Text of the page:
Attacker marries his victim

Man pleads guilty, says, `I do' from jail

Hampstead

July 25, 2000|By Sheridan Lyons | Sheridan Lyons,SUN STAFF

A man jailed in February on charges of abducting and assaulting a Hampstead teen-ager pleaded guilty to assaulting the woman - now his wife - and was sentenced to time served at the Carroll County Detention Center.

After a five-day manhunt, William T. Parrish III, 19, of no fixed address was arrested Feb. 18 in central Florida and extradited to Maryland on charges including auto theft, false imprisonment and assault upon Allison M. Zgorski, now 19, from her home on Golf View Lane in Hampstead.

Her parents had called police Feb. 13 after she failed to return from a date the previous evening with Parrish, according to Hampstead police. Days later, she called authorities in Volusia County, between Daytona Beach and Orlando, Fla.

Deputy State's Attorney Tracey A. Gilmore said the woman at the time identified Parrish as the assailant who struck her in the head and right eye, requiring stitches.

Parrish and Zgorski were married May 10, while he was in jail on the charges.

The victim changed her story about being kidnapped before the case was taken to the grand jury, saying that she had gone voluntarily to Florida, Gilmore said. Parrish was charged with first- and second-degree assault and malicious destruction of property, a cellular telephone and a mirror.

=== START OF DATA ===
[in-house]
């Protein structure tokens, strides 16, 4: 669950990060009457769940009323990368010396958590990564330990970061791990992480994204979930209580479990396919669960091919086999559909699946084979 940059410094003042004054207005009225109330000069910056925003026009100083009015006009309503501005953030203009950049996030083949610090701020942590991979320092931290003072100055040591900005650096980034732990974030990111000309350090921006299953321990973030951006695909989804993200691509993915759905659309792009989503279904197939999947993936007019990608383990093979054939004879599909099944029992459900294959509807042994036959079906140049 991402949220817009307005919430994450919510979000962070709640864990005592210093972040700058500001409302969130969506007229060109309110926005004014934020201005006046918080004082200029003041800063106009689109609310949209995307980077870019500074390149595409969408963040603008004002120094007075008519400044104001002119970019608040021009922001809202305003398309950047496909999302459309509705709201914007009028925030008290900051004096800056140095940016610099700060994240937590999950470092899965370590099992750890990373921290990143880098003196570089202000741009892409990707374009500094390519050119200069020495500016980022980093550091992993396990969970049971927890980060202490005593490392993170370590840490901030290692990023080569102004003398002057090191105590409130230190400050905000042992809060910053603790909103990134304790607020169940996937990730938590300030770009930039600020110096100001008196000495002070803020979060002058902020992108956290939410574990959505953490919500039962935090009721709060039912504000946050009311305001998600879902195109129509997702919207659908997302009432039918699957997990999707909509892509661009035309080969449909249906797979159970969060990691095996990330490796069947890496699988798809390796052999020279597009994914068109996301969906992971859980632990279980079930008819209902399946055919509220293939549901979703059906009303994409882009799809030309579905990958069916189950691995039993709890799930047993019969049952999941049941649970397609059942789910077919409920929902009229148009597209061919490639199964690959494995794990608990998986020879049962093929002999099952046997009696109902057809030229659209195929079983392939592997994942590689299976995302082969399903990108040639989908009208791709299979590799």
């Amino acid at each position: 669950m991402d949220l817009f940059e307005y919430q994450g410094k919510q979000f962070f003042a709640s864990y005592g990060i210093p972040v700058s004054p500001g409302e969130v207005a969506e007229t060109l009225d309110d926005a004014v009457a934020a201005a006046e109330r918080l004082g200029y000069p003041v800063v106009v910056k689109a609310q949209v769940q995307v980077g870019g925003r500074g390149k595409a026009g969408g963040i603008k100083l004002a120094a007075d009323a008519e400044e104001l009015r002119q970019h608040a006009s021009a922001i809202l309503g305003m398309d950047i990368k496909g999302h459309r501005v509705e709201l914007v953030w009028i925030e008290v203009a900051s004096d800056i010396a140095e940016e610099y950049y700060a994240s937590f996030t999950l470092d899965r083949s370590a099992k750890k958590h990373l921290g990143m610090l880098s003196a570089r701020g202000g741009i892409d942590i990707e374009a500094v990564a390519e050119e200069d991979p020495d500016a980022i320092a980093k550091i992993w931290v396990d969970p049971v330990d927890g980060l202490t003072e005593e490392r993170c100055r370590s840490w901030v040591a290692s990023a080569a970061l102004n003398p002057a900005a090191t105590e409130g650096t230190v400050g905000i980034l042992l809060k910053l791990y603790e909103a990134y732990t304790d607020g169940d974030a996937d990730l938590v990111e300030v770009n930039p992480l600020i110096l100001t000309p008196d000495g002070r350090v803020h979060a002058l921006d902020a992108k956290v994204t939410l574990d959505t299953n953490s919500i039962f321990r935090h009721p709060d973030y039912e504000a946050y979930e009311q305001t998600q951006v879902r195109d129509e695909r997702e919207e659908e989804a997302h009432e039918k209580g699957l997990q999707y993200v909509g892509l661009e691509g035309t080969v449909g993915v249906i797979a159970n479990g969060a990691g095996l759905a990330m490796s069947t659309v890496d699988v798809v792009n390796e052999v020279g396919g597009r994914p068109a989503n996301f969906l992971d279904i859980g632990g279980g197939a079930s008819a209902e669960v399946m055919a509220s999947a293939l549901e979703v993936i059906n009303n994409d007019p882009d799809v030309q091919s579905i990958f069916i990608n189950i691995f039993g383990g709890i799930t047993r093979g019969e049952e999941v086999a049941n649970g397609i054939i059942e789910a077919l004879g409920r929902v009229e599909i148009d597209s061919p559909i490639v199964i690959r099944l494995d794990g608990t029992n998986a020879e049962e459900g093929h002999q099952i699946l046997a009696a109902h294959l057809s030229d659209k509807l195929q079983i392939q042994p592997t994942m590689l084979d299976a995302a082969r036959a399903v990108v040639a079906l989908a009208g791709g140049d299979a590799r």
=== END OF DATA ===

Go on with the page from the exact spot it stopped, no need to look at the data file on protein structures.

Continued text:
Although a spouse may be compelled to testify in some cases, the prosecutor said, "I did not feel that she was compellable."

Carroll County Circuit Judge Raymond E. Beck imposed a two-year suspended sentence dating from Parrish's incarceration.

The judge had the victim stand up in the courtroom, to tell him that she was satisfied with the plea agreement, and set additional conditions of probation for Parrish that include a psychiatric evaluation, and counseling for domestic violence and anger management.

Parrish, a high-school drop-out, is on probation for a nondomestic first-degree assault conviction in Baltimore County, and yesterday's guilty plea probably will violate that probation, said his defense attorney, Assistant Public Defender Janette E. DeBoissiere.

A small man with shaved head and baggy clothes, Parrish smiled and spoke to his wife and family, but said little in court other than "Yes, sir" and "No, sir" to the judge, as he pleaded guilty to second-degree assault, which is punishable by up to 10 years in prison.

The judge explained later that Maryland law for centuries made it impossible to force one spouse to testify against the other. Now, however, a spouse who files charges may claim the right not to testify only one time. If another case exists, the spouse can be compelled to testify under threat of contempt of court charges.

"The statute has helped," Beck said. "We see so many police officers trying to do their jobs. They get frustrated."

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